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4 March 2015

Silver nanowires and gallium nitride increase efficiency of Schottky UV-LEDs

Zhejiang University in China and University of Cambridge in the UK have jointly developed ultraviolet light-emitting diodes (UV-LEDs) based on metal-semiconductor Schottky junctions between silver nanowires (AgNWs) and gallium nitride (GaN) [Y. Wu et al, Appl. Phys. Lett., vol106, p051108, 2015].

The external quantum efficiency (EQE) for radiation around a wavelength of 362.5nm was as high as 0.9%. The researchers comment: "The EQE of our device is the highest reported to date for UV LEDs based on a Schottky junction."

UV-LEDs are being developed for a wide range of applications such as high-density information storage, water purification, disinfection of medical tools, UV curing, phototherapy, and medical diagnostics.

The researchers see three advantages of Schottky-type LEDs (ST-LEDs) over conventional multiple quantum well (MQW) devices: "First, ST-LEDs do not require complex processing such as those required for MQWs. Second, the device operation does not rely on a p-n junction, reducing the difficulties associated with doping of semiconductors. Finally, it does not require deliberate introduction of an intrinsic layer to reduce leakage current and to accumulate carriers near the interface, a key process in [metal-insulator-semiconductor] MIS LEDs."

Conventional ST-LEDs suffer a tradeoff from the metal layer absorbing a significant percentage of the LED output, reducing overall efficiency. The use of nanowires reduces this blocking of radiation.

The Zhejiang/Cambridge devices have a simple structure (Figure 1) that the researchers believe has "the potential to be a cost-effective alternative to traditional UV-LEDs and can also be integrated into nano-optoelectronic systems".

Figure 1

Figure 1: (a) Schematic of the single Ag NW/p-GaN ST-LED. (b) SEM image of the as-fabricated device.

The semiconductor material for the device was p-type gallium nitride (p-GaN) grown on sapphire by metal-organic chemical vapor deposition (MOCVD). The diode fabrication began with cleaning and etching to remove native oxide from the GaN surface. After rinsing and drying, the nickel/gold p-electrode (anode/p-contact) was deposited by thermal evaporation. The cathode (n-contact) was an indium tin oxide (ITO)-covered sapphire substrate micro-manipulated to give a gap of less than 0.35μm from the GaN substrate.

The gap between the p-GaN and ITO was bridged by silver nanowires produced by 'soft self-seeding'. The nanowires were produced from silver nitrate reduced with ethylene glycol (EG) in the presence of polyvinyl pyrrolidone (PVP). The resulting wires were 120-500nm diameter and more than 50μm long. The nanowires were purified in several cycles by immersing in ethanol, centrifuging and then rinsing in deionized water.

The nanowire suspension was deposited on clean glass. Single nanowires were then transferred to bridge the gap between the ITO and GaN substrates. The AgNWs were held in place by van der Waals forces.

The current-voltage curve of the device was rectifying with a forward bias onset at 4.8V (Figure 2). The silver-ITO and GaN-nickel/gold contacts were found to be ohmic in separate tests. The diode behavior was therefore a result of the Ag/p-GaN contact.

Figure 2

Figure 2: (a) Current versus voltage (I-V) characteristics of as-fabricated device. Inset: ohmic contact behavior of ITO/Ag NW/ITO structure. (b) EL spectra of device under various injection currents and the photoluminescence (PL) spectrum of p-GaN under 355nm pulsed laser excitation. Inset: EL peak position (362.5nm and 378.6nm) versus different forward currents of same device. (c) Dominant emission peak distribution of 20 devices. Inset: a typical optical microscope image of emission.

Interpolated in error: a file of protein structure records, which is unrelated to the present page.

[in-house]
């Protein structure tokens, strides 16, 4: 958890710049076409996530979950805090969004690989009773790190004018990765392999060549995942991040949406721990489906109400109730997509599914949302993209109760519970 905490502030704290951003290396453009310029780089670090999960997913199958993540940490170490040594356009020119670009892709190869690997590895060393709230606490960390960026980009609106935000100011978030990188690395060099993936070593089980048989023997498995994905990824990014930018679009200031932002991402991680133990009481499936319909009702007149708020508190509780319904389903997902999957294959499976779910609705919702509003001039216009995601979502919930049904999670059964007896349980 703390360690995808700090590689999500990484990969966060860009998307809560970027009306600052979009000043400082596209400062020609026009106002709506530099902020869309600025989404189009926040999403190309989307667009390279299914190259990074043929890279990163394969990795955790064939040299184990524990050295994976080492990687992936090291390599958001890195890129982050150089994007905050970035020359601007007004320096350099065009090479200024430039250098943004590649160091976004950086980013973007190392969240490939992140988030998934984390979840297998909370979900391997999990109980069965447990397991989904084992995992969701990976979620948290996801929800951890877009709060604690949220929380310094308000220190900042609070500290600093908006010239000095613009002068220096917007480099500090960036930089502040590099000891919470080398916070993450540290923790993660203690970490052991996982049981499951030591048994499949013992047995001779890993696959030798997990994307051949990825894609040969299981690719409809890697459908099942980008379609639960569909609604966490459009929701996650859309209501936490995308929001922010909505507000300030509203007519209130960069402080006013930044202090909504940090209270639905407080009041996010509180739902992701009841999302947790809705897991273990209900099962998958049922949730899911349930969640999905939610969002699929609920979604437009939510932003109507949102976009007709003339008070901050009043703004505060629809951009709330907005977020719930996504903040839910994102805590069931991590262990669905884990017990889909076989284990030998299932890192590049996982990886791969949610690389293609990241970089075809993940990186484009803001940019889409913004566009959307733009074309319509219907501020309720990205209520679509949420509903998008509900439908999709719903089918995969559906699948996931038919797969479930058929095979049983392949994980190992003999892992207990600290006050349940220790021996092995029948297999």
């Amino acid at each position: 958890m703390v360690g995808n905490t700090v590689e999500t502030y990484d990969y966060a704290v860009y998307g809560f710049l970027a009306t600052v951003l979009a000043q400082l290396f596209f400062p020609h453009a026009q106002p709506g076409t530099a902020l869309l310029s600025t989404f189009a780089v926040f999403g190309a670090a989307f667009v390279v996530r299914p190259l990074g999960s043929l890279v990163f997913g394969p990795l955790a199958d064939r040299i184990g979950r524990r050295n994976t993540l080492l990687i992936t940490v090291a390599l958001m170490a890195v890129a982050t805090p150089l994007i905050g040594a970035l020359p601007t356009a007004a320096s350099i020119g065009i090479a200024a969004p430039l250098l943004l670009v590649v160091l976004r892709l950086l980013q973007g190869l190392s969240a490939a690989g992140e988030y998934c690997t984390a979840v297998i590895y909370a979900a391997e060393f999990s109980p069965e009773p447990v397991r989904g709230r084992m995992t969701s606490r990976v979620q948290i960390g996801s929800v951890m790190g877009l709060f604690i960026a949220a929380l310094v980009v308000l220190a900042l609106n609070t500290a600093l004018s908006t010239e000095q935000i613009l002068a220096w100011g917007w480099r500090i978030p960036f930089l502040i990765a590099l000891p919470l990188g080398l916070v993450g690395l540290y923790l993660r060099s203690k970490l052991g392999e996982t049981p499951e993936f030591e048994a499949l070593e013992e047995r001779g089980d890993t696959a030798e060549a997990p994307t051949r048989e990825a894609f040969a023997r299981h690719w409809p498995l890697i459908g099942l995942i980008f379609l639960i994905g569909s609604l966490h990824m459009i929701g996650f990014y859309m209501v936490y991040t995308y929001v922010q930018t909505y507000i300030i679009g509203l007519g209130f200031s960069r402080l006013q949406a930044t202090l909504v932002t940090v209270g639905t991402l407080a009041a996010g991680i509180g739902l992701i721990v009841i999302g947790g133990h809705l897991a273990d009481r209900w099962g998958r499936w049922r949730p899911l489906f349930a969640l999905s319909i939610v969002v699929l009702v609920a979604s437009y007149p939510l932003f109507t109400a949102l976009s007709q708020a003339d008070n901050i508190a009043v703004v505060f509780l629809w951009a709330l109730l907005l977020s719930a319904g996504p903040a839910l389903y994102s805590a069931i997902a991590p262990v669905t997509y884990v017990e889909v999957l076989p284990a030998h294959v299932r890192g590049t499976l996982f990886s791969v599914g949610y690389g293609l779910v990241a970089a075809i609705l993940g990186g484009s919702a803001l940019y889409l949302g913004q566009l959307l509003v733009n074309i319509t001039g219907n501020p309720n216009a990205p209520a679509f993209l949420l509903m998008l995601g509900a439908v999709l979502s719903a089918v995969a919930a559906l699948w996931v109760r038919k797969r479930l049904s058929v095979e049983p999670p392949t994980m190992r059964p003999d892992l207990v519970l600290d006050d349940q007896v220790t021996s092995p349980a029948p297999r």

Electroluminscence (EL) was observed for forward currents as low as 500nA. The UV emission included two contributions – a main peak at 362.5nm with 7nm full-width at half maximum (FWHM) and a second peak at 378.6nm with 30nm FWHM.

The researchers attribute the main peak to recombination through an exciton state (electron-hole bound state). The second peak was assigned to isolated magnesium atoms from the p-GaN doping. There was also weaker defect-related emission from the visible range 480-710nm.

Much of the emission was trapped in the GaN because of total internal reflection from the GaN/air interface. The trapped light is emitted from the edge of the device. The light output intensity increased as a 1.24 power of the current injection. The 'superlinear' behavior of the intensity is attributed to the changing balance of radiative and non-radiative recombination mechanisms. At 25μA injection the external quantum efficiency was estimated at 0.9%.

The team attributes the relatively high efficiency to the reduced blocking of the light by the nanowires compared with the usual metal electrodes. "The performance is also comparable to those of UV-LEDs based on NW/thin-film p-n hetero/homo-junctions and MIS junctions, with a simpler device architecture and potentially lower fabrication cost," the researchers add.

The highest efficiency was obtained for nanowires of 250nm diameter. Beyond that, self-heating effects reduced the performance to 70% of the maximum EQE with 170nm diameter. (The current injection was not pulsed to avoid self-heating effects.) Narrower wires are less able to transmit heat away from the AgNW/GaN junction.

Tags: Schottky UV-LEDs UV-LEDs Silver nanowires GaN GaN substrates MOCVD

Visit: http://dx.doi.org/10.1063/1.4907568

The author Mike Cooke is a freelance technology journalist who has worked in the semiconductor and advanced technology sectors since 1997.

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